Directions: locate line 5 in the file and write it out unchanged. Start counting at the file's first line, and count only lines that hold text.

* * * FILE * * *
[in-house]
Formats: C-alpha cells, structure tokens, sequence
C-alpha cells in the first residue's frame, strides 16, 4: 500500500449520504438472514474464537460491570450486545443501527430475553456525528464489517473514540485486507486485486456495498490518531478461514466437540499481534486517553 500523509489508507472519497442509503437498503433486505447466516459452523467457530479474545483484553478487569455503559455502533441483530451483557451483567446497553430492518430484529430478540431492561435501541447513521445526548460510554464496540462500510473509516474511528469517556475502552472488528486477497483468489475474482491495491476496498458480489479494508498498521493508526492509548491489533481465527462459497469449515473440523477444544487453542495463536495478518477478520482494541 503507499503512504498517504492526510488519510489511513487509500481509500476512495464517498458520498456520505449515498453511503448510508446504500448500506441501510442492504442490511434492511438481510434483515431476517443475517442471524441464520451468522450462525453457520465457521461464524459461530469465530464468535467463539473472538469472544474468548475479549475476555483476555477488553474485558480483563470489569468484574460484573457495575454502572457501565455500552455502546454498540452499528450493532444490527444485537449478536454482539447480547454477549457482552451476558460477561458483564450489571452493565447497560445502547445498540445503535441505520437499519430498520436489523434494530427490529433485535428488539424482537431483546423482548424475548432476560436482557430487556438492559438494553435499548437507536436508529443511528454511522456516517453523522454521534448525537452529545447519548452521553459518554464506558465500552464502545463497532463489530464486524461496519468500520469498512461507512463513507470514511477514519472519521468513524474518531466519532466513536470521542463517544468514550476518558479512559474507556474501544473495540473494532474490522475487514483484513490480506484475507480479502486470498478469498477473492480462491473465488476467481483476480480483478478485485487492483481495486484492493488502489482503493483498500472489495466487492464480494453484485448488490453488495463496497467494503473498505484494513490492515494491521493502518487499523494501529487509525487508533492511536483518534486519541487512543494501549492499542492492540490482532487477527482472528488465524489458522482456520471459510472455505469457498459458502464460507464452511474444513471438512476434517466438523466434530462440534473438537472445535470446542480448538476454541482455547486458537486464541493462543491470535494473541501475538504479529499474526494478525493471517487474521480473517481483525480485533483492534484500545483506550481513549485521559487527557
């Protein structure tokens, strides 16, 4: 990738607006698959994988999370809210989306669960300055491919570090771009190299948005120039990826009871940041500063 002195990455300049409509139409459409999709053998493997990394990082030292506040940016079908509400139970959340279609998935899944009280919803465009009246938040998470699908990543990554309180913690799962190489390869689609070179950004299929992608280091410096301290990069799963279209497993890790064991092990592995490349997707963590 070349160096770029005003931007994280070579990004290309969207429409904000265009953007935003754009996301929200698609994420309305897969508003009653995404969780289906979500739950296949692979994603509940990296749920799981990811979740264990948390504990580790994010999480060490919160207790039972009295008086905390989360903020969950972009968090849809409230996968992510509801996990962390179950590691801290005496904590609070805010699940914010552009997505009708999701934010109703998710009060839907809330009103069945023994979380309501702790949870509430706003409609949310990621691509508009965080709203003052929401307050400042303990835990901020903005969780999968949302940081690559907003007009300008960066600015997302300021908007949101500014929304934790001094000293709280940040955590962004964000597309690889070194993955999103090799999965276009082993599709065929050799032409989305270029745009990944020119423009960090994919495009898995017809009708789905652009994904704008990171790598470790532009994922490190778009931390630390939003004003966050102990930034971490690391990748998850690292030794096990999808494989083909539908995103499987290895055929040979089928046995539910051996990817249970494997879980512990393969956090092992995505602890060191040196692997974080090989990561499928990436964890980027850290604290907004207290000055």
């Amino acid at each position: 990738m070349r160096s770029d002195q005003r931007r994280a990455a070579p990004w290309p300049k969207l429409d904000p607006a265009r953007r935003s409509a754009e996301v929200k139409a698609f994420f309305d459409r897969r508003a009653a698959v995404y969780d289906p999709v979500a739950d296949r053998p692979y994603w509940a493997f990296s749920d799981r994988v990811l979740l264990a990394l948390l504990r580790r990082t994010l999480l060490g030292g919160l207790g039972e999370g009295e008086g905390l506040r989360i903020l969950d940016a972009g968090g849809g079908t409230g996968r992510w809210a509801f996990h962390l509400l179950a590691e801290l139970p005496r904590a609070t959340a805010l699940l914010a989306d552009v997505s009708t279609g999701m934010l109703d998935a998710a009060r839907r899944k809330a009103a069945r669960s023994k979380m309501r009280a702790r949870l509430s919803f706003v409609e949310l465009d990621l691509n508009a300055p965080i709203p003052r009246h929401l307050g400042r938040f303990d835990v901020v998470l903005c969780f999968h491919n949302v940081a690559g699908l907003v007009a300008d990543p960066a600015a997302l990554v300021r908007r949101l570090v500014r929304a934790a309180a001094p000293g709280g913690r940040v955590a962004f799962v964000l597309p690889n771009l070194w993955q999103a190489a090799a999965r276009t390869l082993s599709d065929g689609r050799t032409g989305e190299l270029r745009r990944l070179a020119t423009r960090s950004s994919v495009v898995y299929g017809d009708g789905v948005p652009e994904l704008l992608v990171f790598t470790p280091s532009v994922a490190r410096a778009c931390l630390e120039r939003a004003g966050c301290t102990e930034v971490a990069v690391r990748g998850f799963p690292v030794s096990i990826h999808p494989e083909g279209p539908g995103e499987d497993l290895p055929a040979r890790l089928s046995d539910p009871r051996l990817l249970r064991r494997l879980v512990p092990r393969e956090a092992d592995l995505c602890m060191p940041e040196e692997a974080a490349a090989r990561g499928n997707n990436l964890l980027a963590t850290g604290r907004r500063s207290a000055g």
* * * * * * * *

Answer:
């Amino acid at each position: 990738m070349r160096s770029d002195q005003r931007r994280a990455a070579p990004w290309p300049k969207l429409d904000p607006a265009r953007r935003s409509a754009e996301v929200k139409a698609f994420f309305d459409r897969r508003a009653a698959v995404y969780d289906p999709v979500a739950d296949r053998p692979y994603w509940a493997f990296s749920d799981r994988v990811l979740l264990a990394l948390l504990r580790r990082t994010l999480l060490g030292g919160l207790g039972e999370g009295e008086g905390l506040r989360i903020l969950d940016a972009g968090g849809g079908t409230g996968r992510w809210a509801f996990h962390l509400l179950a590691e801290l139970p005496r904590a609070t959340a805010l699940l914010a989306d552009v997505s009708t279609g999701m934010l109703d998935a998710a009060r839907r899944k809330a009103a069945r669960s023994k979380m309501r009280a702790r949870l509430s919803f706003v409609e949310l465009d990621l691509n508009a300055p965080i709203p003052r009246h929401l307050g400042r938040f303990d835990v901020v998470l903005c969780f999968h491919n949302v940081a690559g699908l907003v007009a300008d990543p960066a600015a997302l990554v300021r908007r949101l570090v500014r929304a934790a309180a001094p000293g709280g913690r940040v955590a962004f799962v964000l597309p690889n771009l070194w993955q999103a190489a090799a999965r276009t390869l082993s599709d065929g689609r050799t032409g989305e190299l270029r745009r990944l070179a020119t423009r960090s950004s994919v495009v898995y299929g017809d009708g789905v948005p652009e994904l704008l992608v990171f790598t470790p280091s532009v994922a490190r410096a778009c931390l630390e120039r939003a004003g966050c301290t102990e930034v971490a990069v690391r990748g998850f799963p690292v030794s096990i990826h999808p494989e083909g279209p539908g995103e499987d497993l290895p055929a040979r890790l089928s046995d539910p009871r051996l990817l249970r064991r494997l879980v512990p092990r393969e956090a092992d592995l995505c602890m060191p940041e040196e692997a974080a490349a090989r990561g499928n997707n990436l964890l980027a963590t850290g604290r907004r500063s207290a000055g």